The most recent Pew Center poll, which was released late last week, confirms several critical things, among which is that the Dean approach may be working.

There is evidence that Democratic voters - and traditional Democrat-leaning demographic groups - are coming home. In addition, the president has lost ground among independents, who are now divided between Bush and a Democratic candidate (34% for Bush, 33% for a Democrat).

Women, especially older women, liberals and middle- and low-income Americans have moved away from Bush. In April there was no gender gap in preferences for 2004, with men favoring Bush by 48% to 35% and women favoring him 48% to 34%. Today, the preferences of men are nearly unchanged (49% Bush, 32% a Democrat), while a plurality of women now support a Democrat (44% Democrat vs. 37% Bush). Much of the shift has come from women age 50 and older. In April, a 52% majority of women age 50 and older favored Bush's reelection. In the current survey, only about a third (35%) support his reelection while 45% prefer a Democrat.

Similarly, the economic gap in presidential preferences is now much wider than in April. A solid majority (55%) of voters with annual family incomes of greater than $50,000 continue to support Bush's reelection. That compares with only about a third (34%) of voters with annual household incomes of less than $50,000. In April, a 46% plurality of this group backed Bush's reelection; today, a comparable plurality (45%) backs the Democrat.

In principle, Americans generally support the tax cuts that have been enacted since Bush became president. But the public continues to prefer postponing or reducing the tax cuts - rather than reducing domestic spending or adding to the deficit - to finance the expanding budget for defense and homeland security. And solid majorities say they support providing health insurance for all Americans even if it means scaling back recent tax cuts, or even raising taxes.

Overall, a 41% plurality believes the best way to pay for the increased cost of defense and homeland security is by postponing or reducing recent tax cuts. That number has been largely unchanged since February 2002. But Americans are showing less willingness to pay for these programs by adding to the budget deficit (15%, down from 20% in late March and 24% in February 2002). And about a quarter (23%) would cut domestic programs for pay for increased security spending, an increase of seven points since late March.

Two-thirds of the public (67%) favors the government guaranteeing health care for all citizens even if it means repealing most of the recent tax cuts. Significantly, just as many Americans say they want the government to provide universal health coverage even if it means raising taxes.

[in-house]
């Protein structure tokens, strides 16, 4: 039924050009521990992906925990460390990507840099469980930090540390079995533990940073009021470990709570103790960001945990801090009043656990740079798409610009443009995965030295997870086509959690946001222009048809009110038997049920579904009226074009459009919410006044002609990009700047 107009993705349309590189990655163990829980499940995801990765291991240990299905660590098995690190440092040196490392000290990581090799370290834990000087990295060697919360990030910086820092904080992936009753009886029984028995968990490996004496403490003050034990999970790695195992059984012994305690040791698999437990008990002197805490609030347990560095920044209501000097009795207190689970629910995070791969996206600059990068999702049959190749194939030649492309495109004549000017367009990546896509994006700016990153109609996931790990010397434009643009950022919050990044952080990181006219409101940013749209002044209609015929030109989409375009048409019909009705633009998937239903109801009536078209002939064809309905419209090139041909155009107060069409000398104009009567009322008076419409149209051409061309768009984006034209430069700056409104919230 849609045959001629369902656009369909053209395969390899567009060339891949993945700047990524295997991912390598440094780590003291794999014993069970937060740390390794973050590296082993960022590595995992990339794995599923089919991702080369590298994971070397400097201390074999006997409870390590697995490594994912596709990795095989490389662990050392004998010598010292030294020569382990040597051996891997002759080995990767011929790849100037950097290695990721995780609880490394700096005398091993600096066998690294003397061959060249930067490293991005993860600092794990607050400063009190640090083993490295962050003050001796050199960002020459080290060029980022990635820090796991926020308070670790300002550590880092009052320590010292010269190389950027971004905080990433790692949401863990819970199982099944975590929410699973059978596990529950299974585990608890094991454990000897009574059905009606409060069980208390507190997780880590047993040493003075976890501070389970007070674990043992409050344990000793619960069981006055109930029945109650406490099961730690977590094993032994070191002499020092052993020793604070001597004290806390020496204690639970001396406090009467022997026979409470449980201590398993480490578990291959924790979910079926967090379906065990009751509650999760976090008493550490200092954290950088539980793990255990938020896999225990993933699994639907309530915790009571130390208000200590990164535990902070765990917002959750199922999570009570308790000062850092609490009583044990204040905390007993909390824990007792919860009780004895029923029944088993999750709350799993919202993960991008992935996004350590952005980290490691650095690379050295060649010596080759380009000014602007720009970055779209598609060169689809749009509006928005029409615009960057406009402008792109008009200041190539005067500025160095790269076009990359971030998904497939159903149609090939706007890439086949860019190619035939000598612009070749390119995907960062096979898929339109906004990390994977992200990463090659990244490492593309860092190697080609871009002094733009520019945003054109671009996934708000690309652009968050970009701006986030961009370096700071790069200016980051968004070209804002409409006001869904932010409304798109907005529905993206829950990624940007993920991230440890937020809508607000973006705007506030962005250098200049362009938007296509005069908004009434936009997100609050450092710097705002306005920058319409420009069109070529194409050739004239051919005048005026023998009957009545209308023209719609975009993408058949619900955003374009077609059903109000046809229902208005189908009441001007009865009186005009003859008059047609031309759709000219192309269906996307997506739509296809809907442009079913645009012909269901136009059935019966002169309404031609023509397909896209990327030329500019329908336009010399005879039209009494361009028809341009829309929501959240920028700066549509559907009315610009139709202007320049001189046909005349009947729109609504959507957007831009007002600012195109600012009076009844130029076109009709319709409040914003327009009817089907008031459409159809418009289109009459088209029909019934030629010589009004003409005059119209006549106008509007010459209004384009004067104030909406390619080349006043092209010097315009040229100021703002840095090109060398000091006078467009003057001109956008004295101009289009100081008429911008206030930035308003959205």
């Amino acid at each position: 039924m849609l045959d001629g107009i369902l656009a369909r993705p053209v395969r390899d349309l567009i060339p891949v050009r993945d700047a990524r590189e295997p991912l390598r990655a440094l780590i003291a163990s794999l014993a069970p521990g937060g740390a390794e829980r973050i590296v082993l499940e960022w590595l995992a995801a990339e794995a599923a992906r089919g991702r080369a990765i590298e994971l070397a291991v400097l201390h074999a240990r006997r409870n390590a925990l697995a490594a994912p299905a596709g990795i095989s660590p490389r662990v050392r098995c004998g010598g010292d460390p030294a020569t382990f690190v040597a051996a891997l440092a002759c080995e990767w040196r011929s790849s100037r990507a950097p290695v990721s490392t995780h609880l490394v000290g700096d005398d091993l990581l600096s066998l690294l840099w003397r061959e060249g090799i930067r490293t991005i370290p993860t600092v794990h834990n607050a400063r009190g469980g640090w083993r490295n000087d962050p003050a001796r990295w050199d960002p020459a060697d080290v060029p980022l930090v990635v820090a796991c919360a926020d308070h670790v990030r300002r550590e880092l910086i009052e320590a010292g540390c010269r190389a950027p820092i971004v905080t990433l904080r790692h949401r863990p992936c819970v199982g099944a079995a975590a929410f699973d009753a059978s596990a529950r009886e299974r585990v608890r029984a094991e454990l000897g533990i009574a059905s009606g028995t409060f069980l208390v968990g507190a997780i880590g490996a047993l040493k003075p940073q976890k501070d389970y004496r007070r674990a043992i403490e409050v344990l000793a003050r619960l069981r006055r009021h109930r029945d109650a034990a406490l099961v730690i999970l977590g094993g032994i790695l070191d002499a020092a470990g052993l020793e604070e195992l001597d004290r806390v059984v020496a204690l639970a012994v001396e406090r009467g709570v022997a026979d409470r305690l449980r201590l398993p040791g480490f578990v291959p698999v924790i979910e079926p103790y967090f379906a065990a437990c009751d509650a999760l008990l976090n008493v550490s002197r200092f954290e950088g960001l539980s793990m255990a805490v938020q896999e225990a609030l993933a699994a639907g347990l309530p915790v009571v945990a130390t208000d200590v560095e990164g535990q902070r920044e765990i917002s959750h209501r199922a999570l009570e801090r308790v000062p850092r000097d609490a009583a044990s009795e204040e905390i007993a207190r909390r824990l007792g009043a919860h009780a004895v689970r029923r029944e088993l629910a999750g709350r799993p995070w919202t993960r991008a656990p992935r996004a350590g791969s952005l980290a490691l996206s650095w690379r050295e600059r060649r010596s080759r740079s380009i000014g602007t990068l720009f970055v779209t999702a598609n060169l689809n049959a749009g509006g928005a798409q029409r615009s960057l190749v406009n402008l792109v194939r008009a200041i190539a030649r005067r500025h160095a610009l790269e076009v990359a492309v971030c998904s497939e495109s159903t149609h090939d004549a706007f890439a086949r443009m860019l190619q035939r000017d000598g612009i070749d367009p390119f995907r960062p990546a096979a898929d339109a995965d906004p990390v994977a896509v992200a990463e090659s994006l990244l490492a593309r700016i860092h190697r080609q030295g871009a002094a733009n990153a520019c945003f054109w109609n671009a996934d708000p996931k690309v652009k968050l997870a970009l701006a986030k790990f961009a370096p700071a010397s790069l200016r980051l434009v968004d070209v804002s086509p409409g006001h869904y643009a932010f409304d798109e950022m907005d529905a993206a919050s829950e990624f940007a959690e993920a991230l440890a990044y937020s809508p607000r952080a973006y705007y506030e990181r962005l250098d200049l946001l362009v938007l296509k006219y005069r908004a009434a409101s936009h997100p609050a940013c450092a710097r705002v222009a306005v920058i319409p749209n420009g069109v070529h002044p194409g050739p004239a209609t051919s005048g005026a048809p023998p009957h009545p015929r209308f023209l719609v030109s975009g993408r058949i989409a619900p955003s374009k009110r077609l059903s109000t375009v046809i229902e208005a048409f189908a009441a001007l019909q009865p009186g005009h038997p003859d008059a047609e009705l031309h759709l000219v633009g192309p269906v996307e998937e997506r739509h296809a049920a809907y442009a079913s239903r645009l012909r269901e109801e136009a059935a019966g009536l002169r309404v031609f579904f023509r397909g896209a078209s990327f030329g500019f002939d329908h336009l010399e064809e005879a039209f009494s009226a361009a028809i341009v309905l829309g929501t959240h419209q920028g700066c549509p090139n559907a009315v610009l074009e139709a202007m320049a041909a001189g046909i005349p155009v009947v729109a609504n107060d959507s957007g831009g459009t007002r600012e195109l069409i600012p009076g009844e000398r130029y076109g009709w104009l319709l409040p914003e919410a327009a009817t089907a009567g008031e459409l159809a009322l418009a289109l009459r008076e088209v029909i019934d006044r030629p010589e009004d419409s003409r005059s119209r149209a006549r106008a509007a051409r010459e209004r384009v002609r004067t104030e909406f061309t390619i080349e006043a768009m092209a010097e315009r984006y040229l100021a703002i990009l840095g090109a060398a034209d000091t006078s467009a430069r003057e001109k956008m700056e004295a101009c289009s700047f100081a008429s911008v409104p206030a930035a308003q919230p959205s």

There is enough in these numbers for both Dean and Lieberman to claim support for their positions. And while the Lieberman campaign seeks to maintain its relevance by focusing solely on Dean, Kerry is taking the opportunity to retool his message and get back to his strengths.

He seems to be willing to fly under the radar and watch the Dean/Lieberman main event for a while, taking this time to connect with voters around the country. He is now more ready to remind voters that unlike rest of the Democratic field or the deserter-in-chief, he has been in combat and knows war better than the rest. And he feels that he can articulate better than Lieberman why a partial rollback of the Bush tax cuts that exempts the middle class benefits from those cuts (elimination of the marriage penalty, increased child exemptions) is better than repealing all of the cuts.

After months of concern about this field of candidates, I am for the first time encouraged about the polls and our candidates. Several months of watching the Dean/Lieberman firefight will be good for the party, and the base and DLC can benefit from this debate. Watching Kerry sharpen his message and work at connecting while the firefight goes on will only help him. Edwards can see if his new TV campaign bears fruit, and Gephardt can use the security of the Teamsters endorsement to get a second wind.

With the Bush poll numbers going down, the base and our traditional constituencies returning to the fold and showing renewed interest in our candidates, we are in a much better place this August than we were at this time last year. And for that I thank Howard Dean and the Rummy/Cheney/Rice cabal.

Steve :: 9:24 PM :: Comments (9) :: Digg It!